Queen ‘moved with the times’ with video calls during pandemic

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The Queen’s video calls during the pandemic showed her ability to “keep up with the times” until the end of her life, mourners have said.

Much has been said of the late monarch living through unprecedented shifts in the modern age, and technology was no exception.

She saw the advent of colour television, mobile phones, the internet and social media.

In her first televised Christmas broadcast in 1957, the Queen spoke of the “speed at which things change around us”.

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The Queen making the Christmas Day broadcast in 1957 (PA)

As well-wishers gathered at Windsor Castle on Monday to lay bouquets in her memory, several paid tribute to her ability to embrace different mediums.

Ellie Wells, 20, said the Queen’s participation in a video call during the pandemic showed “she was willing to stay with the times”, even in her 90s.

In the call, which quickly went viral, the Queen and the Princess Royal chatted with four carers to celebrate Carers Week.

Visiting from Reading to lay flowers with her mother Kate, Ms Wells said: “I think we’ve all got to get used to the transition from the Queen to our new King.”

She added that she had been impressed when the Queen took part in a video call during the pandemic because it showed she was open to the modern era.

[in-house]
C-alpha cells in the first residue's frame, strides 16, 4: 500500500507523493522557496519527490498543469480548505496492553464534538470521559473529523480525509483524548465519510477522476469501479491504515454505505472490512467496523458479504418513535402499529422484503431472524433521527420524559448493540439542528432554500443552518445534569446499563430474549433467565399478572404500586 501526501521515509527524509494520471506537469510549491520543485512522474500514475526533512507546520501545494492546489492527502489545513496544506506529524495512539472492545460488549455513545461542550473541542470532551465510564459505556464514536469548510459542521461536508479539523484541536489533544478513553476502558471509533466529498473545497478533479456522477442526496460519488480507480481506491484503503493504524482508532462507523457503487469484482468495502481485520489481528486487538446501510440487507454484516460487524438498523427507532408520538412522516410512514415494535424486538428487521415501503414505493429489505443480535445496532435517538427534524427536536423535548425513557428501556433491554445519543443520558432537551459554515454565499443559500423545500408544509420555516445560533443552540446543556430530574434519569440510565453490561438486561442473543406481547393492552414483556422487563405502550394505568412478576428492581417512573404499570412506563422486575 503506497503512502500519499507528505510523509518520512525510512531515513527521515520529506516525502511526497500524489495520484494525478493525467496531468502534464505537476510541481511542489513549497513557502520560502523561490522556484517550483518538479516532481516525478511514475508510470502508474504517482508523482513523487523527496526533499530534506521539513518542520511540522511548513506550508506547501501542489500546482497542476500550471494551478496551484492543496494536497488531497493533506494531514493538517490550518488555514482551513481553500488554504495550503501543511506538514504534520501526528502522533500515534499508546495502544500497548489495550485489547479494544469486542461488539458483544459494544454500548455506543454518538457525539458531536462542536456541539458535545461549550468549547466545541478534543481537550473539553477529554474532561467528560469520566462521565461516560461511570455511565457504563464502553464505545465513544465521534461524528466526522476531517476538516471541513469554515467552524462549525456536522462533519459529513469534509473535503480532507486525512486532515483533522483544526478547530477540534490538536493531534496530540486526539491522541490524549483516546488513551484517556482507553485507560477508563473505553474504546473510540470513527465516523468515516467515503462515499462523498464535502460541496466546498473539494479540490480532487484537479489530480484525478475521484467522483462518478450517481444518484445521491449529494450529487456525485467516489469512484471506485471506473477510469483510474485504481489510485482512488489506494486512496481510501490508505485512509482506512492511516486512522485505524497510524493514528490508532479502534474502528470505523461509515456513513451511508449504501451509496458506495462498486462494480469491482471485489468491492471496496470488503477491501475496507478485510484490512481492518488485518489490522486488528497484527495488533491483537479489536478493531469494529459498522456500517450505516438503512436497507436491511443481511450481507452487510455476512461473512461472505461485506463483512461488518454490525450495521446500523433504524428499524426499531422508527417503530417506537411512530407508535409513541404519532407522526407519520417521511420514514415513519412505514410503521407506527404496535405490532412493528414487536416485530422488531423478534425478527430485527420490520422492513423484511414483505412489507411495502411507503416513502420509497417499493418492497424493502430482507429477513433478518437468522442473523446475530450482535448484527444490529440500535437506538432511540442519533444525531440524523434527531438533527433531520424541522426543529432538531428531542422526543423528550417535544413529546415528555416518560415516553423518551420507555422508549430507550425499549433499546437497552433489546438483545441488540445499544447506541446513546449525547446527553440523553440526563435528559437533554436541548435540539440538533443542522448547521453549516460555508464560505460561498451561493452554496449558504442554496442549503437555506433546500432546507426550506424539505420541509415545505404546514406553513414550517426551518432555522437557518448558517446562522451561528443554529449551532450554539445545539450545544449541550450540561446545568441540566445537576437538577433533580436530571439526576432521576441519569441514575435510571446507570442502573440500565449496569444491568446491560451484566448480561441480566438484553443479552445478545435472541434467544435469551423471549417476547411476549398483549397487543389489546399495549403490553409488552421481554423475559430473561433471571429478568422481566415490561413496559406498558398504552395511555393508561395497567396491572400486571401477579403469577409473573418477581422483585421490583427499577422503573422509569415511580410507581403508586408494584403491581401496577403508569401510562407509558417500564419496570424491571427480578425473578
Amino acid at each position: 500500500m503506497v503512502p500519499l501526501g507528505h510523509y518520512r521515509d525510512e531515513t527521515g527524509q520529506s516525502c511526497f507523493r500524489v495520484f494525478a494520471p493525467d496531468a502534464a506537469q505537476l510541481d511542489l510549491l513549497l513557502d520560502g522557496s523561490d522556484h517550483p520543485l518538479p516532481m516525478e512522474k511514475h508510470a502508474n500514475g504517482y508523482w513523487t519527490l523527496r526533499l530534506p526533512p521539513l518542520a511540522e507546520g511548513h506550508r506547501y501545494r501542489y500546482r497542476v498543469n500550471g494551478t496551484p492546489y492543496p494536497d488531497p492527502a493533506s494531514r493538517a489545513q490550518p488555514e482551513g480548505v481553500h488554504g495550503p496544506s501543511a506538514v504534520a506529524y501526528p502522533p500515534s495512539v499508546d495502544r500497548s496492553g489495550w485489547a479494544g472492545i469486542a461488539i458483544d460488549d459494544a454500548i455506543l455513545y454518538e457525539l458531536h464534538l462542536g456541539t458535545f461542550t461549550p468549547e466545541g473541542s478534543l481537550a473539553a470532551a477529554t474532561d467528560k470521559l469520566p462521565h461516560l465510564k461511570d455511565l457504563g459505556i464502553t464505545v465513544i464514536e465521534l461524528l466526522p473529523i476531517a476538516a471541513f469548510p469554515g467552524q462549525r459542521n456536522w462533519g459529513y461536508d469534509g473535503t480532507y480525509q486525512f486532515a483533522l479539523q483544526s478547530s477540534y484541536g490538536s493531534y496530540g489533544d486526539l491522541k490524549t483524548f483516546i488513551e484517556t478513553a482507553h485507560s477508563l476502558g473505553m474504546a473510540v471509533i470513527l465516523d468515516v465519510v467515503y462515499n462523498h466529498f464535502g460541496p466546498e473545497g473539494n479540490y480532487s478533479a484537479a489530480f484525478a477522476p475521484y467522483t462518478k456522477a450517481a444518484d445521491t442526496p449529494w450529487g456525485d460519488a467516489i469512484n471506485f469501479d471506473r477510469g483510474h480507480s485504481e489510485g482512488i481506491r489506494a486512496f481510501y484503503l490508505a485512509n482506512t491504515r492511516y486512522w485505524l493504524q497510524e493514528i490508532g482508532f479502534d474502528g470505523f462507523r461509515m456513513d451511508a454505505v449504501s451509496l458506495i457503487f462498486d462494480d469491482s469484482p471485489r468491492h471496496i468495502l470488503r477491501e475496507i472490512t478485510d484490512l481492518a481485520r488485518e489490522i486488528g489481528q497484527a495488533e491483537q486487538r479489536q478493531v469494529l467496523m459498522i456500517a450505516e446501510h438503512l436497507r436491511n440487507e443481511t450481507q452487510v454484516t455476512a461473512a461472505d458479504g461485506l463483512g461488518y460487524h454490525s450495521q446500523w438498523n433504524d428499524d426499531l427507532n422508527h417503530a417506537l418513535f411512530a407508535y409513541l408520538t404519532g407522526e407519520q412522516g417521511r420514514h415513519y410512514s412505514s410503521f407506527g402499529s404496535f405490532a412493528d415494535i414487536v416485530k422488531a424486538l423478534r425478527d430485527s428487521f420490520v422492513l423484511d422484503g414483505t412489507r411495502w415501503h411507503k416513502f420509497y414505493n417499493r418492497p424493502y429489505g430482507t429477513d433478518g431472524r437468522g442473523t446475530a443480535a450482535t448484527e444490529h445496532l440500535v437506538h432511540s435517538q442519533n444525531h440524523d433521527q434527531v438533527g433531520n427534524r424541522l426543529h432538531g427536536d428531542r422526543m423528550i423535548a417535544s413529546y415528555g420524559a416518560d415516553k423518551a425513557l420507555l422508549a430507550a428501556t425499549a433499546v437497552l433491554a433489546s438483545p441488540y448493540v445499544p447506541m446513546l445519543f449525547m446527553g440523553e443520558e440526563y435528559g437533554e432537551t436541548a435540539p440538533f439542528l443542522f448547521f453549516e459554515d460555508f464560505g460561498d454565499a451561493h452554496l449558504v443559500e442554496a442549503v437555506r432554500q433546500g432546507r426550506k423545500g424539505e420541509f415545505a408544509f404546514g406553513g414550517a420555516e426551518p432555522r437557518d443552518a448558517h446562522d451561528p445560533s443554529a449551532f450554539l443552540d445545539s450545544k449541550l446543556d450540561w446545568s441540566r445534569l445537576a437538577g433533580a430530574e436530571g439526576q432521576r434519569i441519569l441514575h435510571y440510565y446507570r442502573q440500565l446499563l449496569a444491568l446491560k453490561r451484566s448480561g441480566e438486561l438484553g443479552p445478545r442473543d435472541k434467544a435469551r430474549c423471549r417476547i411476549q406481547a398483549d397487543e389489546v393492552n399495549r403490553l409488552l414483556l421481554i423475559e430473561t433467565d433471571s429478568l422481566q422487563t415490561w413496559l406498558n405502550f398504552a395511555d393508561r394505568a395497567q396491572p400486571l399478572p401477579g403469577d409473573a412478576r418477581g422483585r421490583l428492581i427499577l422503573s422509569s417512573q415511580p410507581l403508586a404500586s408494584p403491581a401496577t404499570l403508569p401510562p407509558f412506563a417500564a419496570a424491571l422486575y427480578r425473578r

“For younger generations, I liked her Zoom call – it showed she was willing to stay with the times, even at her age.”

Jane Richardson, 58, also praised the Queen’s technological prowess, pointing to her video call and the filmed sketch she performed with a computer-generated Paddington Bear for her Platinum Jubilee.

“I think she was a modern monarch,” said Ms Richardson, who had travelled to Windsor from Portsmouth.

“She was traditional but she moved with the times.

Well-wishers at Windsor Castle
Well-wishers at Windsor Castle (Andrew Matthews/PA)

“She’s just been in our lives so long, it’s going to be very strange without her.”

Fashion collector Leslie Claridge, 64, described the Queen as the “hardest working woman certainly ever” who had managed to adapt to the “modern age” during her long reign.

“Probably the hardest working monarch ever covering what she’s covered in this modern age,” she said.

“It’s about being a moral rock and I think that’s exactly what she did.”

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The Queen on a video call with dignitaries in Australia (Buckingham Palace/PA)

The Queen carried out numerous virtual visits during the Covid-19 crisis.

She remarked on a video call to celebrate KPMG’s 150th anniversary: “Well, thank goodness for technology, so one can still do this.”

For the first time, she held her Privy Council meetings by videolink, received the oath of allegiance from a newly appointed archbishop online and carried out virtual diplomatic audiences for foreign ambassadors.

Meanwhile, as the Windsors stayed apart during lockdown, the Queen kept in touch with her royal relatives using Zoom and FaceTime.